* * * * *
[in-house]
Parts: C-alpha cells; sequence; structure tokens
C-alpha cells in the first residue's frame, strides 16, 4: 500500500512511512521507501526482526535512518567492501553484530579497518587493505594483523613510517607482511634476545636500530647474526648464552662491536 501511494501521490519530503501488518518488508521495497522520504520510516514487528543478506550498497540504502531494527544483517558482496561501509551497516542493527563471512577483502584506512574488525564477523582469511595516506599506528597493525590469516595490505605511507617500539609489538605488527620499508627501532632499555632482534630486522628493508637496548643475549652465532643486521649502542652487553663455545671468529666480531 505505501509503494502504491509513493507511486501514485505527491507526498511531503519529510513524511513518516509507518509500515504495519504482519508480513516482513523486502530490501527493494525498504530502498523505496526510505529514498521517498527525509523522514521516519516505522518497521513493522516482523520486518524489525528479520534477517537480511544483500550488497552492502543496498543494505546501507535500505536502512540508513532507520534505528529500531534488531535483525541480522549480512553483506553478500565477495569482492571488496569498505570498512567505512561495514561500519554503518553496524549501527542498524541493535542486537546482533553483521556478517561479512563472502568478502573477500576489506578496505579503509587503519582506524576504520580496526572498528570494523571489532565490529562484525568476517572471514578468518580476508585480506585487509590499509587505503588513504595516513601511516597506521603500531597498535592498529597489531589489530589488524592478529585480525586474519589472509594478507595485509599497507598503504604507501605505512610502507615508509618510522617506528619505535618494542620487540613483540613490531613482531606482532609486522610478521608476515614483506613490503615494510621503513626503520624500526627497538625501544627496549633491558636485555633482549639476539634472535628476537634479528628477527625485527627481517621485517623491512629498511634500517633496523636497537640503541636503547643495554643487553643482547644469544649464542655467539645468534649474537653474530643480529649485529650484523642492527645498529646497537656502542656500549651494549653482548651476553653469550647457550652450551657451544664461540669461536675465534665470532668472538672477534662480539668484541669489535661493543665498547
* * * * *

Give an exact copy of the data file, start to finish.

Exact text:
[in-house]
Parts: C-alpha cells; sequence; structure tokens
C-alpha cells in the first residue's frame, strides 16, 4: 500500500512511512521507501526482526535512518567492501553484530579497518587493505594483523613510517607482511634476545636500530647474526648464552662491536 501511494501521490519530503501488518518488508521495497522520504520510516514487528543478506550498497540504502531494527544483517558482496561501509551497516542493527563471512577483502584506512574488525564477523582469511595516506599506528597493525590469516595490505605511507617500539609489538605488527620499508627501532632499555632482534630486522628493508637496548643475549652465532643486521649502542652487553663455545671468529666480531 505505501509503494502504491509513493507511486501514485505527491507526498511531503519529510513524511513518516509507518509500515504495519504482519508480513516482513523486502530490501527493494525498504530502498523505496526510505529514498521517498527525509523522514521516519516505522518497521513493522516482523520486518524489525528479520534477517537480511544483500550488497552492502543496498543494505546501507535500505536502512540508513532507520534505528529500531534488531535483525541480522549480512553483506553478500565477495569482492571488496569498505570498512567505512561495514561500519554503518553496524549501527542498524541493535542486537546482533553483521556478517561479512563472502568478502573477500576489506578496505579503509587503519582506524576504520580496526572498528570494523571489532565490529562484525568476517572471514578468518580476508585480506585487509590499509587505503588513504595516513601511516597506521603500531597498535592498529597489531589489530589488524592478529585480525586474519589472509594478507595485509599497507598503504604507501605505512610502507615508509618510522617506528619505535618494542620487540613483540613490531613482531606482532609486522610478521608476515614483506613490503615494510621503513626503520624500526627497538625501544627496549633491558636485555633482549639476539634472535628476537634479528628477527625485527627481517621485517623491512629498511634500517633496523636497537640503541636503547643495554643487553643482547644469544649464542655467539645468534649474537653474530643480529649485529650484523642492527645498529646497537656502542656500549651494549653482548651476553653469550647457550652450551657451544664461540669461536675465534665470532668472538672477534662480539668484541669489535661493543665498547